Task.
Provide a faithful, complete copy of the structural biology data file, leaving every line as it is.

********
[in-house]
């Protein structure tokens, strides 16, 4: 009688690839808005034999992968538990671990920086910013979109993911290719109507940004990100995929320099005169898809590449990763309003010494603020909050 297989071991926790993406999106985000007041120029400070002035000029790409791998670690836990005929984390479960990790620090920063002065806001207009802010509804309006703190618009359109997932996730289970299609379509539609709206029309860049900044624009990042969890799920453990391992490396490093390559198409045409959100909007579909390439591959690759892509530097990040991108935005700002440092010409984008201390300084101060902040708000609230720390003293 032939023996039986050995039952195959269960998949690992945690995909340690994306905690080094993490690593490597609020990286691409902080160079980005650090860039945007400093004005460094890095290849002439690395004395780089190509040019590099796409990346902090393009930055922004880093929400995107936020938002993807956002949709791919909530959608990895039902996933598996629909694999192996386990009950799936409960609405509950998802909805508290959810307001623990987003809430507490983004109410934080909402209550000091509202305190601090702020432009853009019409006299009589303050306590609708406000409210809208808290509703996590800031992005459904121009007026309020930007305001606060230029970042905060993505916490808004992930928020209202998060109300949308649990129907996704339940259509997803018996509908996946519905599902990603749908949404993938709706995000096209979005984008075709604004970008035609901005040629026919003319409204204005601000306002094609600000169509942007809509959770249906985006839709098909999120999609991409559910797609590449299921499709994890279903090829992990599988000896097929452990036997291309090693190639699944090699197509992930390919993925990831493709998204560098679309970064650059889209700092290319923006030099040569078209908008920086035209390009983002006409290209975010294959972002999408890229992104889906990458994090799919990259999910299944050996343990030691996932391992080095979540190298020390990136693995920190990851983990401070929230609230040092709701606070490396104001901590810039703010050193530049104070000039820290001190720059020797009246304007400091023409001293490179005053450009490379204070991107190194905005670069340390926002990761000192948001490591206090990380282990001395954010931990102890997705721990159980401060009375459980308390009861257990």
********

[in-house]
């Protein structure tokens, strides 16, 4: 009688690839808005034999992968538990671990920086910013979109993911290719109507940004990100995929320099005169898809590449990763309003010494603020909050 297989071991926790993406999106985000007041120029400070002035000029790409791998670690836990005929984390479960990790620090920063002065806001207009802010509804309006703190618009359109997932996730289970299609379509539609709206029309860049900044624009990042969890799920453990391992490396490093390559198409045409959100909007579909390439591959690759892509530097990040991108935005700002440092010409984008201390300084101060902040708000609230720390003293 032939023996039986050995039952195959269960998949690992945690995909340690994306905690080094993490690593490597609020990286691409902080160079980005650090860039945007400093004005460094890095290849002439690395004395780089190509040019590099796409990346902090393009930055922004880093929400995107936020938002993807956002949709791919909530959608990895039902996933598996629909694999192996386990009950799936409960609405509950998802909805508290959810307001623990987003809430507490983004109410934080909402209550000091509202305190601090702020432009853009019409006299009589303050306590609708406000409210809208808290509703996590800031992005459904121009007026309020930007305001606060230029970042905060993505916490808004992930928020209202998060109300949308649990129907996704339940259509997803018996509908996946519905599902990603749908949404993938709706995000096209979005984008075709604004970008035609901005040629026919003319409204204005601000306002094609600000169509942007809509959770249906985006839709098909999120999609991409559910797609590449299921499709994890279903090829992990599988000896097929452990036997291309090693190639699944090699197509992930390919993925990831493709998204560098679309970064650059889209700092290319923006030099040569078209908008920086035209390009983002006409290209975010294959972002999408890229992104889906990458994090799919990259999910299944050996343990030691996932391992080095979540190298020390990136693995920190990851983990401070929230609230040092709701606070490396104001901590810039703010050193530049104070000039820290001190720059020797009246304007400091023409001293490179005053450009490379204070991107190194905005670069340390926002990761000192948001490591206090990380282990001395954010931990102890997705721990159980401060009375459980308390009861257990």